I'm seeing a trend in hosting providers that give limits to superficial things rather than actual hardware/power.
For example, a host says "unlimited storage!!!!" but then 250k inode limit. So in other words, not unlimited at all, it's saying you can only have so many files and folders.
Or they say "no limit on bandwidth!!!!" but then they limit input/output throughput.
They give you super fast CPUs and NVMe drives and such, but then limit read/write operations per second.
You can have 100 CPUs and 100GB RAM but then they limit "entry processes" or the max concurrent connections, making how powerful your server is, fairly irrelevant. You might have all the RAM in the world but then they don't let you increase the PHP memory_limit beyond 512MB. They give you many CPUs but then limit processes, entry points, PHP workers, etc, crippling the raw power of those CPUs.
To me, this is just silly.
I'll give an example. A client has a "high end" hosting package on GoDaddy, it has 16GB RAM and 8 CPUs. You'd think this would be pretty powerful. But when they launched the site and put out some marketing, it quickly starting hitting all these superficial limits until within the single day of launch, GoDaddy is saying we've "reached the limits". We maxed out their "entry processes" limit, their "processes number", and their "I/O usage resources limit".
I'm just like, WTF? There might have been only 30 or 40 people browsing the site at the same time, hardly masses of people. Hardly more than what 8 CPUs and 16GB of RAM can't handle! Normally I would say that 8 CPUs and 16GB of RAM could process hundreds, maybe thousands of concurrent users, that's really beefy as far as specs. But they drop these artificial limits and that CPU and RAM becomes meaningless IMO.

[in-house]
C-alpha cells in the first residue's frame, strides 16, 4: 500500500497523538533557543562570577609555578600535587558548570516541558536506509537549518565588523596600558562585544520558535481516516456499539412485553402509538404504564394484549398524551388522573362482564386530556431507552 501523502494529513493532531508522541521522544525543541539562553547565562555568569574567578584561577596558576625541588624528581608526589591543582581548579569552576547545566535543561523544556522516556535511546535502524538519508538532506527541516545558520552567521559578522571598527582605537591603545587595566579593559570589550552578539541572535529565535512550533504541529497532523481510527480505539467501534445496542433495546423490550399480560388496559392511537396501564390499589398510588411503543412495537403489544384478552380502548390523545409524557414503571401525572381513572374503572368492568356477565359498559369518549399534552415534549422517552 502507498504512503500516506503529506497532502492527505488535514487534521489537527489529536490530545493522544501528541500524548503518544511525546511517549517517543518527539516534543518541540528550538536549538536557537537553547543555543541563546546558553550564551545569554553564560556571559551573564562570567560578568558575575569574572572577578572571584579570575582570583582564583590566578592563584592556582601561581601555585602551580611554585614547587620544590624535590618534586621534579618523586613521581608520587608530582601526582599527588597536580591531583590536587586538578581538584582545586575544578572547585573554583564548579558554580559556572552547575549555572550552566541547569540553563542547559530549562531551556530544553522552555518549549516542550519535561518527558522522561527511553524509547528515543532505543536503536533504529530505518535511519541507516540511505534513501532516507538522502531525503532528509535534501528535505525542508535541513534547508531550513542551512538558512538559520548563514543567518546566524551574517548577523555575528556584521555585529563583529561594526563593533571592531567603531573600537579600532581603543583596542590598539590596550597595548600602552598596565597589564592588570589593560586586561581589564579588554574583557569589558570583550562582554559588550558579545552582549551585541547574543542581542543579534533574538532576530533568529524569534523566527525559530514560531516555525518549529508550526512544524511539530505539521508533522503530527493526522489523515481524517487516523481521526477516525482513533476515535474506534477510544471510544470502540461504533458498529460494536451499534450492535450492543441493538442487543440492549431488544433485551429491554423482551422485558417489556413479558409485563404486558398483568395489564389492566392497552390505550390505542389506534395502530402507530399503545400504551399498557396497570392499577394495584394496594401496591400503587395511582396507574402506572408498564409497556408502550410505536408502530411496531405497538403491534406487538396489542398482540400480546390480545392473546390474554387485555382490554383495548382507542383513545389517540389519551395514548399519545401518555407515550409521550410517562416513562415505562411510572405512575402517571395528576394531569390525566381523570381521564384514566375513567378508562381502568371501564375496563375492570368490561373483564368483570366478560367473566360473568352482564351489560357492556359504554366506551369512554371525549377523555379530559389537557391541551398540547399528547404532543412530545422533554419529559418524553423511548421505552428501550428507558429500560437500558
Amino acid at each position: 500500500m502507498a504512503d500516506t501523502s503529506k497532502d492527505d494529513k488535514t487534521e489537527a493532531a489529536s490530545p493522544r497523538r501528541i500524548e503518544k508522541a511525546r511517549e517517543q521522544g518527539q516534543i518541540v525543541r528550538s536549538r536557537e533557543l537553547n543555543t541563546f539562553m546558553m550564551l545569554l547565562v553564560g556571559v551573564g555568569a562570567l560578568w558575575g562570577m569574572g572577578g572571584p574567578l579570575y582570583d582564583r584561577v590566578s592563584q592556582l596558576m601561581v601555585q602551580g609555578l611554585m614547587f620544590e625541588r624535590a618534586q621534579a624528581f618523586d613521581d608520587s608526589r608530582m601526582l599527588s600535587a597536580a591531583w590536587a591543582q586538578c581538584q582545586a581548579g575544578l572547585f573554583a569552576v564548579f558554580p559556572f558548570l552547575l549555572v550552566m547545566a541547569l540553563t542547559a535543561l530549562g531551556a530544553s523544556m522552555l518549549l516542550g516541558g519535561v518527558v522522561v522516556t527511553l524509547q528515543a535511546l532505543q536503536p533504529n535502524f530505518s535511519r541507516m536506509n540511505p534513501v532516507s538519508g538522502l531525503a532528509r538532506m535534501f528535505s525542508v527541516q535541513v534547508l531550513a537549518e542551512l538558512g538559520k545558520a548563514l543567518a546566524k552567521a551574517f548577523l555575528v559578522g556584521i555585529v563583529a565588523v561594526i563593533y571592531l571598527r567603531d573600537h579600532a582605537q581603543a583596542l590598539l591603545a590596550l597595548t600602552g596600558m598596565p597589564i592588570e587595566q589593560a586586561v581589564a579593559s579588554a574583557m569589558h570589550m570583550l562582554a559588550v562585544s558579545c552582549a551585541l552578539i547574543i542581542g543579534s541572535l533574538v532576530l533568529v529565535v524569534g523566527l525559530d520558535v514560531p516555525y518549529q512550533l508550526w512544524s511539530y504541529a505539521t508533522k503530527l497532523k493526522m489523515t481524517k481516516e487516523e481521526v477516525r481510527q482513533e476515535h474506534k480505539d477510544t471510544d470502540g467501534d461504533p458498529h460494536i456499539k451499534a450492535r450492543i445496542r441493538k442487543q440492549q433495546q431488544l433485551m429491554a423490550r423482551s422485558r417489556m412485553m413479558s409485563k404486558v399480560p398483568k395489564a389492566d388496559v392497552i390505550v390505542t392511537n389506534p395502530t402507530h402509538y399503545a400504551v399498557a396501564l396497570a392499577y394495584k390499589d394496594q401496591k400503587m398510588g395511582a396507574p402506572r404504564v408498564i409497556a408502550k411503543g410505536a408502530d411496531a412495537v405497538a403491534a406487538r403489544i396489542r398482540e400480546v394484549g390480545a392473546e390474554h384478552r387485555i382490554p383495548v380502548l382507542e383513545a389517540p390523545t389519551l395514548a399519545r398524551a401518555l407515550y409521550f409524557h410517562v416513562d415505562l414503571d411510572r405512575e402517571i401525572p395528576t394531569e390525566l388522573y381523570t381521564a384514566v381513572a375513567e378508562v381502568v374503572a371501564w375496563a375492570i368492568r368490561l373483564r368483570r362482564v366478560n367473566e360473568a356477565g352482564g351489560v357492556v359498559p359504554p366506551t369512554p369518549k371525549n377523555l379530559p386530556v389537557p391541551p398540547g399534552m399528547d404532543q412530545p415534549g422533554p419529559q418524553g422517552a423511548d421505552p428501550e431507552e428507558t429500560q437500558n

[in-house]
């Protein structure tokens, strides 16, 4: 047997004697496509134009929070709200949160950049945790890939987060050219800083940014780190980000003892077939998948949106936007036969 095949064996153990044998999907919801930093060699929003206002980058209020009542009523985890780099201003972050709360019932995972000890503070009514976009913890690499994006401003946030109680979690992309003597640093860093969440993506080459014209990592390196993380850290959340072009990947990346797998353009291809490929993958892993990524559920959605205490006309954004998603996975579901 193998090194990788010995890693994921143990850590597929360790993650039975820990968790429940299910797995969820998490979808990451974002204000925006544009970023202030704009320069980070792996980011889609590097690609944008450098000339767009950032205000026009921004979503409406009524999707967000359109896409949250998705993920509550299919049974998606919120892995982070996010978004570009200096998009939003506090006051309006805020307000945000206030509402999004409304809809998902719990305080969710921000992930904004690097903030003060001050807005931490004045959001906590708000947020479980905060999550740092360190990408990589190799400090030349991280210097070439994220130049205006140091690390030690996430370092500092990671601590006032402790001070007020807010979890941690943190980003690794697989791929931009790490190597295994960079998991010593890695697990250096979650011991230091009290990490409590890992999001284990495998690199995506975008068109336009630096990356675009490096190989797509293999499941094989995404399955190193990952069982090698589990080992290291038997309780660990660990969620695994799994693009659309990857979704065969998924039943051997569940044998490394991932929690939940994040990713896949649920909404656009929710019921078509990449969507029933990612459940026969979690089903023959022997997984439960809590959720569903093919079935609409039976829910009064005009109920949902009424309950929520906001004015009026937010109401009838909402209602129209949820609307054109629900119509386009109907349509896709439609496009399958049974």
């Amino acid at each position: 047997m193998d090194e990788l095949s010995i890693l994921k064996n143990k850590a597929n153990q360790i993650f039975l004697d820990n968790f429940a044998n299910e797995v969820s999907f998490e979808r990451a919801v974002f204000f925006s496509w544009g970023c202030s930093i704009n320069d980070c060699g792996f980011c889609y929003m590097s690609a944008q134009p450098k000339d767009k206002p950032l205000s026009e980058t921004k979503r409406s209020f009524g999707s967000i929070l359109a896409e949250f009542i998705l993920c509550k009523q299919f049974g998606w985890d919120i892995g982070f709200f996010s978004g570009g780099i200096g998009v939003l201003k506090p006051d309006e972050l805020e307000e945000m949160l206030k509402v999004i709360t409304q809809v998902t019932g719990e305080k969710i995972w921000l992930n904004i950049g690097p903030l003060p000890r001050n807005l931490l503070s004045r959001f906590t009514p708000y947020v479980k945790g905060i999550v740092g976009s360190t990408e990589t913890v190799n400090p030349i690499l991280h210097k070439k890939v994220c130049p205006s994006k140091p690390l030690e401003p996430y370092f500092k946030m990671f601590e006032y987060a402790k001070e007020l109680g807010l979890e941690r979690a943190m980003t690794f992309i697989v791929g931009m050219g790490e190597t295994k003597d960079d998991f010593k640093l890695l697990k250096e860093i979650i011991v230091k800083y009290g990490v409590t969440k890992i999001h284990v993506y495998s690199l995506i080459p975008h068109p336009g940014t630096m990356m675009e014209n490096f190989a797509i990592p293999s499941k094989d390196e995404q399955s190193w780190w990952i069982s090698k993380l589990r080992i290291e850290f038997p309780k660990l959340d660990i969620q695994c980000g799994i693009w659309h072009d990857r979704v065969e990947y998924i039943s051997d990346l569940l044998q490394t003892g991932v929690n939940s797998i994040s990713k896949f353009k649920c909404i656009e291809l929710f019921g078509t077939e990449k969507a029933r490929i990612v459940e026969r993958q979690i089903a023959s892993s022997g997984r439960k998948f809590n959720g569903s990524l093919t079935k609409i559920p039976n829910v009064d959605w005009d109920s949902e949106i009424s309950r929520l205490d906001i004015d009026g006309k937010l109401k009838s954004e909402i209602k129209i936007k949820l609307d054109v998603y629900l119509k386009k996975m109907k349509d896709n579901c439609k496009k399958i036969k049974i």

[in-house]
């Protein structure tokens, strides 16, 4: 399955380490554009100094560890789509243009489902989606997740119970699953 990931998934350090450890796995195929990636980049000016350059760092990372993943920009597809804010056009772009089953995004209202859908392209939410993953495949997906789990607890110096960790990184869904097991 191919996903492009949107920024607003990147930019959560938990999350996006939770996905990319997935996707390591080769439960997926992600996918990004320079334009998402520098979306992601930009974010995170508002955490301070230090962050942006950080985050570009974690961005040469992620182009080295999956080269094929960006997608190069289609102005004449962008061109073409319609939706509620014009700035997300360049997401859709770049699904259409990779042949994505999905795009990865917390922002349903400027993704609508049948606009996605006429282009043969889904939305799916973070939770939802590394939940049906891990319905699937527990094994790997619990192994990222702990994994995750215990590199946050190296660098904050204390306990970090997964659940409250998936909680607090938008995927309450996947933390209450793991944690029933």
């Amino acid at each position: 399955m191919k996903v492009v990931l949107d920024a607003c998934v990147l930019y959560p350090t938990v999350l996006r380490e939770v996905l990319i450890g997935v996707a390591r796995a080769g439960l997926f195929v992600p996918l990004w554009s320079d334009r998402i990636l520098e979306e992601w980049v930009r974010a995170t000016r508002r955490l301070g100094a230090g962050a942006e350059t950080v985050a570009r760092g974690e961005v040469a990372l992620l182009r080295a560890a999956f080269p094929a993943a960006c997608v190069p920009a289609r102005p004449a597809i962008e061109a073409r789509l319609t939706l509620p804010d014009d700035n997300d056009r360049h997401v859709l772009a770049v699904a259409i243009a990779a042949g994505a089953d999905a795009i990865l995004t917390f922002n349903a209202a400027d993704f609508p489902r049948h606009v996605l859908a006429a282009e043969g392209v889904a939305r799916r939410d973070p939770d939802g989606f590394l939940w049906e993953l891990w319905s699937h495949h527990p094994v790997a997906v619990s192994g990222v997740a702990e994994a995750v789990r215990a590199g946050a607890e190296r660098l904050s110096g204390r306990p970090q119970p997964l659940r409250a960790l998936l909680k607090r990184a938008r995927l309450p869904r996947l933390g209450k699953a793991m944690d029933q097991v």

I have another VPS with low end specs, 4GB RAM and 2 CPUs. I calculated that I could allow about 30 PHP workers. Yet from most shared hosting, even with matching dedicated resources, they limit PHP workers to 2 or 4 or 8 etc. Why are they crippling the abilities of that much CPU power?
So my question is, does anyone have any insights why they do this? My assumption is that are picking these limits because they represent the max that the hardware can process. But it doesn't seem that way. 8 CPUs should be able to process more than 40 visitors. Is it just to be cheap, are they secretly "sharing" this hardware even though they advertise that it's yours?
My next question is, it is extremely hard to find any info about how to calculate how much CPU/RAM is needed for any given workload. If you have X daily visitors or concurrent visitors with a page size approx X MB etc. Just how many concurrent users can 1 CPU and 1GB RAM handle? Can you calculate this by entering some test data like length of visit, MBs bandwidth per user, PHP workers available, etc?
No matter how much Googling I do, most people just reply "well there are some variables here..." and basically everyone just wings it. I know there are some variables, so let's set some values to those variables and calculate some answers!
I guess the bottom line is that I cannot believe that 30 or 40 visitors crashes 8 CPUs and 16GB of RAM. it seems impossible. All it did was reach GoDaddy's superficial limits, I guess to try and make us upgrade?
NameHero also sets these limits, though I don't know if they are better matched to the available CPU/RAM. Other hosts are starting to follow this. It may have something to do with how licensing is for tools like cPanel where the license itself only allows X limits. I don't know.
Can anyone help me process this, and what is the best way forward to make sure I get the full power of my specs? Do any hosting companies (particularly shared) have less annoying artificial limits?